I thoroughly enjoyed the Learning Theories module.  Even though I touched on learning theories during my degree this was more in-depth and constructivism and connectivism were new.

I realised throughout the module that I demonstrate a strong behaviourist approach.  This was also evident during my assignment where I carried out the Principles of Adult Learning Sale (PALS) by Conti which indicated that I demonstrate a strong teacher-centred approach.  Whilst behaviourism is very beneficial and has a strong presence in adult education (Merriam & Bierema, 2013) it is important to be aware of other theories to ensure that I provide a conducive learning environment for my learners.

One theory that stood out for me was constructivism.  Constructivism actively involves both the learner and the lecturer where the learners construct meaning from experiences and interaction (Mughal & Zarar, 2011).  Many of my adult learners have valuable experiences but it also important to be aware of their existing experiences to ensure that they will not act as a barrier to new information.  I have also taken elements of constructivism into consideration where information should be delivered in small chunks to foster retention of information. Bruners Spiral of Curriculum is beneficial where information is repeated over and over again.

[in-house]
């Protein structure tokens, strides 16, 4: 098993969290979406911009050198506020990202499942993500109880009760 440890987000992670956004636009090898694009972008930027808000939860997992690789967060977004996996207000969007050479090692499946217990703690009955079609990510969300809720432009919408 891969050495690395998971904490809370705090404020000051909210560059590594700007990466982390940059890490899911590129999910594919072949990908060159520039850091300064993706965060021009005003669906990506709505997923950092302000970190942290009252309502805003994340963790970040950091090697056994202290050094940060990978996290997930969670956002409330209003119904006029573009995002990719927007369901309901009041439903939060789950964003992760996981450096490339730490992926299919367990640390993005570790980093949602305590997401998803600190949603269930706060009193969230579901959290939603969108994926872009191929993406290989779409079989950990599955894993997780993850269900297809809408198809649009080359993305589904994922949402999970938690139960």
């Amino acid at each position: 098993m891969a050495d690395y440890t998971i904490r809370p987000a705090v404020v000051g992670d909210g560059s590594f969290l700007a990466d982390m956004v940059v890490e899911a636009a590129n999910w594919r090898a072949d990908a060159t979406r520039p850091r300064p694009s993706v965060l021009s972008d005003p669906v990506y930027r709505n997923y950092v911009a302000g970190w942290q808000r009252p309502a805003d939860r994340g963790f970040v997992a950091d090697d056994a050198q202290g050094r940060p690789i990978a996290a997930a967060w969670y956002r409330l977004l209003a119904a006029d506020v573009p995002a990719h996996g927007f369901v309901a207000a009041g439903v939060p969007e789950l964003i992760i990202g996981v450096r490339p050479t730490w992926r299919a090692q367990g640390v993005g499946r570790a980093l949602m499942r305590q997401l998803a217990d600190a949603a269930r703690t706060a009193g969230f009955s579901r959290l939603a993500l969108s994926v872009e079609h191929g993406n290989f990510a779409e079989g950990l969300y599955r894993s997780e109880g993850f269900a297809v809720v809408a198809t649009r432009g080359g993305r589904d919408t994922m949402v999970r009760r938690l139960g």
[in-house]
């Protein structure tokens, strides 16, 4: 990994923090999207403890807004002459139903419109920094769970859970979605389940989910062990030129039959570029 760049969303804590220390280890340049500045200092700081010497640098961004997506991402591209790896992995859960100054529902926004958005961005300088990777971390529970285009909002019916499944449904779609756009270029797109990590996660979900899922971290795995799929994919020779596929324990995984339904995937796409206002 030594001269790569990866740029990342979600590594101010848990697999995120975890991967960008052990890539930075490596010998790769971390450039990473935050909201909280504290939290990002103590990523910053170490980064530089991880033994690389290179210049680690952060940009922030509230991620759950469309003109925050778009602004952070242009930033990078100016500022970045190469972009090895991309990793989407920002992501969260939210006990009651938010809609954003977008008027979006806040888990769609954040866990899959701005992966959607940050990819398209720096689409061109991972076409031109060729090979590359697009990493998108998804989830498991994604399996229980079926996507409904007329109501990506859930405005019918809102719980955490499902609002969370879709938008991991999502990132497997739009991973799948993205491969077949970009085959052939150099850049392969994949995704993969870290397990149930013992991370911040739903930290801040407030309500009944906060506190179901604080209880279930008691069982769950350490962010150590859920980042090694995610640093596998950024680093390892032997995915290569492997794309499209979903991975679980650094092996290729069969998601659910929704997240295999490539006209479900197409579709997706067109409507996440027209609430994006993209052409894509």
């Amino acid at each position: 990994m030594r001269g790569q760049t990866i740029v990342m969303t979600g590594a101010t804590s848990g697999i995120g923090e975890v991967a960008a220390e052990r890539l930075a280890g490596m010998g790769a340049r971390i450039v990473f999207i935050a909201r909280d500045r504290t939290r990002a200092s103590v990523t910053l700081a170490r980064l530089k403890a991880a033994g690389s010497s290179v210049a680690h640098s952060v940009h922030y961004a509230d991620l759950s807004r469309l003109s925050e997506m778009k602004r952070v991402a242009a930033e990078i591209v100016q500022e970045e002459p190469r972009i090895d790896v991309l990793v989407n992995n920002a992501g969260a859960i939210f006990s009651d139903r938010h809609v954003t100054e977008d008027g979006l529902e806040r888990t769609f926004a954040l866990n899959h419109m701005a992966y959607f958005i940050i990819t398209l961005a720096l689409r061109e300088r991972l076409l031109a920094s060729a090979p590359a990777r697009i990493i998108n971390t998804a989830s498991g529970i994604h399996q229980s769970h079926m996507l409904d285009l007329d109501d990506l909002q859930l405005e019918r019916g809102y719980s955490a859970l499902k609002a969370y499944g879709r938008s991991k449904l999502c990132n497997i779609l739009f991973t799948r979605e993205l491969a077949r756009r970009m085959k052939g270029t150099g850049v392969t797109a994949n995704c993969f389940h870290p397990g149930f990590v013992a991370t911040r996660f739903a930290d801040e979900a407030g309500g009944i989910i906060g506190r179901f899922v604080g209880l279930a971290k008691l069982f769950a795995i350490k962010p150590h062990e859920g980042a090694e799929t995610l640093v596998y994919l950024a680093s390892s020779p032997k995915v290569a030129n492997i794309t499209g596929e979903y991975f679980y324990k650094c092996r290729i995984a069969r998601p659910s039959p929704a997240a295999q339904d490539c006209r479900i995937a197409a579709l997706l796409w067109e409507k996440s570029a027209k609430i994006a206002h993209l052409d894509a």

Social constructivism promotes collaboration and interaction particularly relevant for an eLearning environment.  I believe that for learning to be successful it has to be interactive and include collaboration e.g. forums, discussions, sharing information between learners.

Connectivism is an area that I plan to study further as we only touched on it during the module and it is related to technology would be very relevant to this course.


Merriam, S. B., & Bierema, L. L. (2013). Adult Learning Linking Theory and Practice. San Fransciso: John Wiley & Sons.

Mughal, F., & Zafar, A. (2011). Experiential Learning from a Constructivist Perspective: Reconceptualizing the Kolbian Cycle. International Journal of Learning & Development, 1(2), 27-37.

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